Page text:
The school-to-prison-pipeline study

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By Nick Wical, research analyst, Center on Youth Justice

Eighty-seven percent of schools have some form of zero-tolerance policy in place for responding to alcohol- and drug-related behaviors, for example, and 91 percent use the policies in cases of weapons possession on campus, according to a 1998 report by the U.S. Department of Education National Center for Education Statistics. Moreover, these policies are increasingly being used to respond to less severe behaviors—those that, in the past, would have been handled by school administrators or teachers on a case-by-case basis. For example, a 2011 study by the Council of State Governments found that nine times out of 10, students in Texas were suspended or expelled for violations of a school’s discretionary conduct code, such as fighting, as opposed to infractions that compromised school safety, such as weapons possession.

Punitive school disciplinary policies carrying mandatory penalties often result in removal from school,  leading to increased drop-out rates and decreases in educational, social, and civic opportunities. Some policy makers have suggested that these practices also contribute to greater delinquency and criminal activity, creating what they call a “school-to-prison pipeline” that propels young people into the juvenile and adult justice systems.  As policy makers seek to assess the validity of the school-to-prison pipeline idea, researchers in the field have pointed to the need for rigorous, longitudinal research on this phenomenon to clarify how school policies influence crime and delinquency outcomes over the short and long term.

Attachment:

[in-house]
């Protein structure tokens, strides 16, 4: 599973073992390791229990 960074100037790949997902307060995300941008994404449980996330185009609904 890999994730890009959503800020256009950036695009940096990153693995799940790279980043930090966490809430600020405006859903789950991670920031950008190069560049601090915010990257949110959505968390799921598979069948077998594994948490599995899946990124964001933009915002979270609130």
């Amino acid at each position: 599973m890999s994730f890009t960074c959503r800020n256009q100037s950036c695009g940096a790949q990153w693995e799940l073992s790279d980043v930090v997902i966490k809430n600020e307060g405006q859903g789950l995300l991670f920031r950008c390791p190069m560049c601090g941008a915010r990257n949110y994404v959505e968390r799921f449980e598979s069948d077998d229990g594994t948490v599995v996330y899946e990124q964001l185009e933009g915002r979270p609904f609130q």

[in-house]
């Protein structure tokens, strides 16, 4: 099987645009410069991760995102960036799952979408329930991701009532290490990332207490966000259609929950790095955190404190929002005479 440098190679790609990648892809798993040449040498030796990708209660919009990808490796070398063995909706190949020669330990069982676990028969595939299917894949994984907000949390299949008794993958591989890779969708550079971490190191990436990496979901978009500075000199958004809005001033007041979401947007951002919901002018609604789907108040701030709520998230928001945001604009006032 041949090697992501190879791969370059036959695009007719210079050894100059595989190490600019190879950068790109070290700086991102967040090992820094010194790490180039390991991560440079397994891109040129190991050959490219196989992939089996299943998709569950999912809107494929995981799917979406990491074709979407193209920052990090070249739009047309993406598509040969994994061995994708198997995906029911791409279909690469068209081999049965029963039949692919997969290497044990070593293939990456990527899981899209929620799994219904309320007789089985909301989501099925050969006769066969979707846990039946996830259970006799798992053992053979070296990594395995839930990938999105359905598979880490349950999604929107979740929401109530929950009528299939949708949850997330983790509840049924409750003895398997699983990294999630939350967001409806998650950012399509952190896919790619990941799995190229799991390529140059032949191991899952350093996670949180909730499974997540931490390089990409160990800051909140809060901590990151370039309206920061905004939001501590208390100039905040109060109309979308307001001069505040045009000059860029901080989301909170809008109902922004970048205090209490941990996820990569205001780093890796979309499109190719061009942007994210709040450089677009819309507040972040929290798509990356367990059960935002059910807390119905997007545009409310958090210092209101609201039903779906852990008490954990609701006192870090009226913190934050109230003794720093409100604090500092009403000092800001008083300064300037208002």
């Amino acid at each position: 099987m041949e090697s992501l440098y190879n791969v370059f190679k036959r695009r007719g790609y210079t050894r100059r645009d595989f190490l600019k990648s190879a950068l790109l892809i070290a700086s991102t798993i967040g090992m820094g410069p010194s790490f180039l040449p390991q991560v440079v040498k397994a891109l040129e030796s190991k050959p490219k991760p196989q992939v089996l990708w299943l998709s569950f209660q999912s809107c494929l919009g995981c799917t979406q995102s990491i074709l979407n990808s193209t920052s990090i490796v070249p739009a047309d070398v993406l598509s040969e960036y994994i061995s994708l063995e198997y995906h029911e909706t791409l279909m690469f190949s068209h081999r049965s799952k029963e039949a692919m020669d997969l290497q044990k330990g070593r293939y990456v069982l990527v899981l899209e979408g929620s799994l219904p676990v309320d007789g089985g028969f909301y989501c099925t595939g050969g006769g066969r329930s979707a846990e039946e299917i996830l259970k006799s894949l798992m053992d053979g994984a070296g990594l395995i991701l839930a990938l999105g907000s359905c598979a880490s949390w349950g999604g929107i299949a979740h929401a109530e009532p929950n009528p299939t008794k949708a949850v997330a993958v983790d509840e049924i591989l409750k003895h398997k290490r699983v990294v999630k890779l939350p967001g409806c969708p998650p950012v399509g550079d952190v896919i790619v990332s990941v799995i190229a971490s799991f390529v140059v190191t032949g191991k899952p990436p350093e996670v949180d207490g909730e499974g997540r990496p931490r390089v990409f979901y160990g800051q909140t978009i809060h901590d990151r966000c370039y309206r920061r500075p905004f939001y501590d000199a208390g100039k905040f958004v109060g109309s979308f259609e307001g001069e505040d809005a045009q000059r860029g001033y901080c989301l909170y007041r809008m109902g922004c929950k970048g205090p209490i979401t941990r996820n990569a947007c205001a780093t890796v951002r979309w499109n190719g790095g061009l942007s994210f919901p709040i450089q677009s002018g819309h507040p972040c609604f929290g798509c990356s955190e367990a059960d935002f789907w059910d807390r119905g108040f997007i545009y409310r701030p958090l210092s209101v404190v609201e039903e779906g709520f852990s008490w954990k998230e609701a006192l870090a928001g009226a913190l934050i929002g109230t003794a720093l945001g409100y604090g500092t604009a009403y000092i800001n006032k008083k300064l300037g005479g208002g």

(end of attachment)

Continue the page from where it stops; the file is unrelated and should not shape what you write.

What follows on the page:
In 2011, Vera’s Center on Youth Justice (CYJ) received a grant from the Spencer Foundation to begin addressing the dearth of research on the effects of punitive school policies. CYJ researchers are examining data from the National Longitudinal Study for Adolescent Health (Add Health)—a nationally representative longitudinal study of adolescents in grades seven to 12 in the United States during the 1994-1995 school year—to determine how disciplinary policies and other school climate factors are related to delinquency, criminal behavior, and justice system involvement among youth. They are also exploring how these school characteristics intersect with other influences on youth—such as family, peers, and community—to affect crime and justice outcomes. The researchers are using quantitative statistical techniques that include hierarchical linear modeling and propensity score matching. The Add Health study offers an unusually broad range of data on topics including school practices and youth behavior from a variety of perspectives, including youth, parents, and school administrators. 

Vera is conducting this research at a critical time, as jurisdictions across the country are increasingly working to limit the reach of the juvenile and criminal justice systems. In particular, officials are striving to develop and implement strategies that safely divert young people from justice system involvement while keeping them engaged in school and in their communities. In order to do this effectively and thoughtfully, however, localities need to understand the trajectories youth follow into the juvenile and criminal justice systems and what factors influence those trajectories.

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